The transducers and their corresponding sound-responsive elements have inherent size limitations as well as acoustic frequency response limitations. For example, a carbon microphone employs a diaphragm that vibrates in accordance with impulses of sound and then turns the vibrations into electric energy. The vibrations are converted into electrical energy by a piezoelectric transducing method where the diaphragm compresses the carbon granules which in turn changes the electrical resistance of the carbon granules. The electrical resistance of the carbon granules is detected by a voltage measuring device and can be processed by a correlating device which can associate the measured resistance to an acoustic frequency and acoustic intensity. With the voltage measuring device and piezoelectric tranducing method, the operating range for a carbon microphone is typically between 100 and 5,000 hertz (Hz). The carbon microphone is typically used in the mouth piece or transmitter of a telephone handset.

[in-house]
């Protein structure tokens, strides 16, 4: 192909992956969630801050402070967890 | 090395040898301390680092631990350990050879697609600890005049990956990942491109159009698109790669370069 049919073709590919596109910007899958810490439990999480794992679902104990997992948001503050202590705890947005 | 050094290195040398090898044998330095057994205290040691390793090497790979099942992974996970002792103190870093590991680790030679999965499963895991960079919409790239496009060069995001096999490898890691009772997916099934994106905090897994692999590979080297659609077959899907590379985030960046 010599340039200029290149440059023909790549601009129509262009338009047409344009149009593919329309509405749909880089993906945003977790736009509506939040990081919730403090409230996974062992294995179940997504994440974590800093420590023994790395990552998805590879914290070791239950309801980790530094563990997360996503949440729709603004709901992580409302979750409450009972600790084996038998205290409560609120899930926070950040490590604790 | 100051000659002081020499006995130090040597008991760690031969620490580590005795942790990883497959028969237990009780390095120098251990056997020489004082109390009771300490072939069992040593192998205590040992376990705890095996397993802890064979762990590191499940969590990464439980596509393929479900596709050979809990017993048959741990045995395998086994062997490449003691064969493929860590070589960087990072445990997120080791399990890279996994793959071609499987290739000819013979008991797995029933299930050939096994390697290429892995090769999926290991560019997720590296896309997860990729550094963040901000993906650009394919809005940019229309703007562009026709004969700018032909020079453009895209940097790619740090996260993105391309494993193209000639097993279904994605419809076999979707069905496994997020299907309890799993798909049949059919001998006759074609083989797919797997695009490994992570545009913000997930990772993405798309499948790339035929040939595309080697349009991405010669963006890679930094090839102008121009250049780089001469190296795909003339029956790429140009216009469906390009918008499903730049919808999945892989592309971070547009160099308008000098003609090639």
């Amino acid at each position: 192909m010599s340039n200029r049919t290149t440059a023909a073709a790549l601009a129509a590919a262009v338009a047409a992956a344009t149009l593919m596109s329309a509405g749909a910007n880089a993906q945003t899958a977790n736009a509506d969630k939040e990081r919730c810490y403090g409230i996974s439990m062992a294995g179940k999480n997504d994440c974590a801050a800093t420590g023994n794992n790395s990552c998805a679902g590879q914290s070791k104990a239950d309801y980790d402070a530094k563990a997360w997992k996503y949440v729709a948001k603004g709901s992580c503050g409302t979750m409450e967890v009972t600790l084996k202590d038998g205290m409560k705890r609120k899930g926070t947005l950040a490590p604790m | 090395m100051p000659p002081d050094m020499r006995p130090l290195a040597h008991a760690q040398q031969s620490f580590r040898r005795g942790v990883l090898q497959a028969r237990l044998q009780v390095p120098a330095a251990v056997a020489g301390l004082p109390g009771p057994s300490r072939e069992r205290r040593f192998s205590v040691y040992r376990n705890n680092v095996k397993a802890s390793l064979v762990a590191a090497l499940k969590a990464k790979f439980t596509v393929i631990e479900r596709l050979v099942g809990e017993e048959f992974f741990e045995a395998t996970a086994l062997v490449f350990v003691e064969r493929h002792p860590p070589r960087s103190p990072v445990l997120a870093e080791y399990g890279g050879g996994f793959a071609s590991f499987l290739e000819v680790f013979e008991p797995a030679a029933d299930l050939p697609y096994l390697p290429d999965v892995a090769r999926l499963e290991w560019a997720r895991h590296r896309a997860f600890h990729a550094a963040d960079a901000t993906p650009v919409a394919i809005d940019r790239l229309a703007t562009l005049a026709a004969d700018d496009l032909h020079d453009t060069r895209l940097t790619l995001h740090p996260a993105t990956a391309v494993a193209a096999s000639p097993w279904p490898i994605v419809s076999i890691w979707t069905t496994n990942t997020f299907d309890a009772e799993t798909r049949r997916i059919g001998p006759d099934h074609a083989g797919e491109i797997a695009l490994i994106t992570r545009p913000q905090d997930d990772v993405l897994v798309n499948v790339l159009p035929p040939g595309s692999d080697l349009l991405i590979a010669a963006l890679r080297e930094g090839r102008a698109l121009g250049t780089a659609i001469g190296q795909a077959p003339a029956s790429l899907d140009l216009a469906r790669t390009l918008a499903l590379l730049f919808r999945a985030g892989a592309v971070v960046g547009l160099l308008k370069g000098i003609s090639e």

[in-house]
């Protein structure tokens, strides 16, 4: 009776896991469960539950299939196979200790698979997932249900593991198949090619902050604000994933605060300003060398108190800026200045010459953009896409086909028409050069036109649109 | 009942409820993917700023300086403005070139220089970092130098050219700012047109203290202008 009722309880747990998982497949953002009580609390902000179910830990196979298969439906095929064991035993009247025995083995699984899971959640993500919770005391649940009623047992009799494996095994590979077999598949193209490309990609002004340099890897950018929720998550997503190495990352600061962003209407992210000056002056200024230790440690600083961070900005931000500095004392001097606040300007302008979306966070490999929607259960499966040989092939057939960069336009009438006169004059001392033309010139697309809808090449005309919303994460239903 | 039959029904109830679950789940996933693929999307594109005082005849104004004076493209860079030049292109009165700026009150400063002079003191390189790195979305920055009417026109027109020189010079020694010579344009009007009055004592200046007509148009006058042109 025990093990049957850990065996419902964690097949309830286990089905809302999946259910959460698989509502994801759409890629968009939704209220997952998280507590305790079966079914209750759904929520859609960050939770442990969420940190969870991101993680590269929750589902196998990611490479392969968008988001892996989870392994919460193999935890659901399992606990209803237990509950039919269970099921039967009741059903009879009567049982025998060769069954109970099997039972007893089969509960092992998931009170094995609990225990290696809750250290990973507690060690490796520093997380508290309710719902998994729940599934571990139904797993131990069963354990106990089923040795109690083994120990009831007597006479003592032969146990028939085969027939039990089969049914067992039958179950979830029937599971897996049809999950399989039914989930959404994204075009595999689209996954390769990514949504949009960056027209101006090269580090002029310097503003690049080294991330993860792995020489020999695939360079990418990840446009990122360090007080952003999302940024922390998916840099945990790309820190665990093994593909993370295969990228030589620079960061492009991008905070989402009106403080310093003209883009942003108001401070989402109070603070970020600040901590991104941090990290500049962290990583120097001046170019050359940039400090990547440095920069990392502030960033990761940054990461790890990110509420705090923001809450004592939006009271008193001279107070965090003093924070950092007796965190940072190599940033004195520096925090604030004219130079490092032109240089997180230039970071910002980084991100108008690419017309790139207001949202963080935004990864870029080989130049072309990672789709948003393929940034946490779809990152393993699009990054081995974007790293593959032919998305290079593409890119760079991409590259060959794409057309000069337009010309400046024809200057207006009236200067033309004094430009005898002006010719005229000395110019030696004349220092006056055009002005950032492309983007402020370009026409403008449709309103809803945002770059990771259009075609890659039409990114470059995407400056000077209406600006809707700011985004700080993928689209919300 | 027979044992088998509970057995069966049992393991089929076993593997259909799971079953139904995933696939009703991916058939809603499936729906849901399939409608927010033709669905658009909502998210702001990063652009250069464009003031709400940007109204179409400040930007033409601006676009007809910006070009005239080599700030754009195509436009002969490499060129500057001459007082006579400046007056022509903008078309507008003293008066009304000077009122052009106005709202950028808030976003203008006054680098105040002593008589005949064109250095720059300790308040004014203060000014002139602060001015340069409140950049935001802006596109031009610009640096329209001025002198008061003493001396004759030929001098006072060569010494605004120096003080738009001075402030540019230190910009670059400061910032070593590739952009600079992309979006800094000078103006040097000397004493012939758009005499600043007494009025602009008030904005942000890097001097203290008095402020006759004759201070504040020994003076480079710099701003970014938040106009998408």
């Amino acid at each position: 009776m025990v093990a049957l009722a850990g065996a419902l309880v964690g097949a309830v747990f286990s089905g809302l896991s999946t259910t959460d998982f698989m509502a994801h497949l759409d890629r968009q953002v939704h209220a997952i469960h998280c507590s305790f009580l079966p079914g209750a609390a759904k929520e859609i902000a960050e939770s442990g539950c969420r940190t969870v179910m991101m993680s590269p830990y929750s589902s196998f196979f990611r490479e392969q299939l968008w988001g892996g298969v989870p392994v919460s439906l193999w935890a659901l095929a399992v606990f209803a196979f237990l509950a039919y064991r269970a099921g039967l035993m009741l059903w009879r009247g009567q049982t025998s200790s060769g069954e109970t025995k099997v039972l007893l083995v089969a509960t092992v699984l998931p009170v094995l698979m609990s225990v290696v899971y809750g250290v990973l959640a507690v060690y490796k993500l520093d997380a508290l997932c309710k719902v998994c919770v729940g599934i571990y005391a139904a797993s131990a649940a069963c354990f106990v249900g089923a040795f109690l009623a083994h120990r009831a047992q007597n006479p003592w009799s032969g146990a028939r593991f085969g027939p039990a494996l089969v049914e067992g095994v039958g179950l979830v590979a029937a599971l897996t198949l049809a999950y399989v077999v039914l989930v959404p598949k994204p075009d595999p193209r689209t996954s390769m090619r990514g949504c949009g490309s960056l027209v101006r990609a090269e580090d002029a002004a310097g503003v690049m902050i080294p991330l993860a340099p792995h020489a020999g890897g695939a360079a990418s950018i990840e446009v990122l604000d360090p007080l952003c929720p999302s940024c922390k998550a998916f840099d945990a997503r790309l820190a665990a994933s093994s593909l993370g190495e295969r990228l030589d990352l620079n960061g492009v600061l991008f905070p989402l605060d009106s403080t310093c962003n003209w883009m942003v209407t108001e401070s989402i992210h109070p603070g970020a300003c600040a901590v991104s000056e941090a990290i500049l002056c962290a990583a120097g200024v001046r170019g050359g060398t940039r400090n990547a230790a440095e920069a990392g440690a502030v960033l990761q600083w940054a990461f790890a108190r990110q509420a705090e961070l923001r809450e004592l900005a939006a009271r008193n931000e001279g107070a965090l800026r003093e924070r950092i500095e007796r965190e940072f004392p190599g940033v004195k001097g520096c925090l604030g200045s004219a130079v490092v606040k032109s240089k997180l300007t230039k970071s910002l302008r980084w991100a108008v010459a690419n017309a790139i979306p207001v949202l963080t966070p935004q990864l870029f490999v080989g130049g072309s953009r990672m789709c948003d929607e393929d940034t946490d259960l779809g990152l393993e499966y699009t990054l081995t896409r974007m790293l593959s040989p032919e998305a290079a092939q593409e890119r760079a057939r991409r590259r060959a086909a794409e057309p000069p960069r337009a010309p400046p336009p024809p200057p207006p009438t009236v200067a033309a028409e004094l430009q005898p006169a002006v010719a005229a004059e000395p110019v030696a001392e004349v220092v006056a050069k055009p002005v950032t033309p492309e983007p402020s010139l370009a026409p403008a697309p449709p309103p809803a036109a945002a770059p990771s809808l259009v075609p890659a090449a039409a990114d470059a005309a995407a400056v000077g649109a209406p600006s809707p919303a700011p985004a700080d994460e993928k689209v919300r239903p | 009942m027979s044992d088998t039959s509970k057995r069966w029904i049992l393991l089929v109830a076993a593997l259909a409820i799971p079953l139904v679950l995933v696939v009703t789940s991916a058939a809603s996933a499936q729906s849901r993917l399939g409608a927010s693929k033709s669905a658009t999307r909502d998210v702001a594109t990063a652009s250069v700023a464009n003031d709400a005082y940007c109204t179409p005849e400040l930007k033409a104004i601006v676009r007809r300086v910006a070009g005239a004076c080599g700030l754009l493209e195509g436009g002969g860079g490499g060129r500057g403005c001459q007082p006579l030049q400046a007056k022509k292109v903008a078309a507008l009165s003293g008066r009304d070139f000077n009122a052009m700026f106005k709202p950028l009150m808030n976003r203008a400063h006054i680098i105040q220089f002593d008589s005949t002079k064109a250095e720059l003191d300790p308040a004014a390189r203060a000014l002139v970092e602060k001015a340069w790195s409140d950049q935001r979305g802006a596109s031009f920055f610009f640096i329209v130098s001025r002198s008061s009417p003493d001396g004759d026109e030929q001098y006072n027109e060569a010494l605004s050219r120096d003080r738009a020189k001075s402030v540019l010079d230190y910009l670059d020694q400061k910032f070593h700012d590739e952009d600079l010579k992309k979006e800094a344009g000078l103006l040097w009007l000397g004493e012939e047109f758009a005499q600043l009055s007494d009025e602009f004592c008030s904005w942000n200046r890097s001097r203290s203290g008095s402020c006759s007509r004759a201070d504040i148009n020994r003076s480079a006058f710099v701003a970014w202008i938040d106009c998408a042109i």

Carbon microphones have a finite length, width, and height that are dependent upon the range of acoustic frequencies that are intended to be detected by the carbon microphone. Due to this physical size dependency on the range of acoustic frequencies intended to be detected, a carbon microphone is typically bulky. Another drawback of a carbon microphone is that it can generate noise. The noise is typically a result of carbon granules that are packed too loosely. Another disadvantage of the carbon microphone is that if an acoustic frequency of interest lies outside the operating range of the carbon microphone, the actual physical dimensions of the carbon microphone and more specifically the sound-responsive element and transducers of the carbon microphone, must be changed or resized in order to detect such a frequency,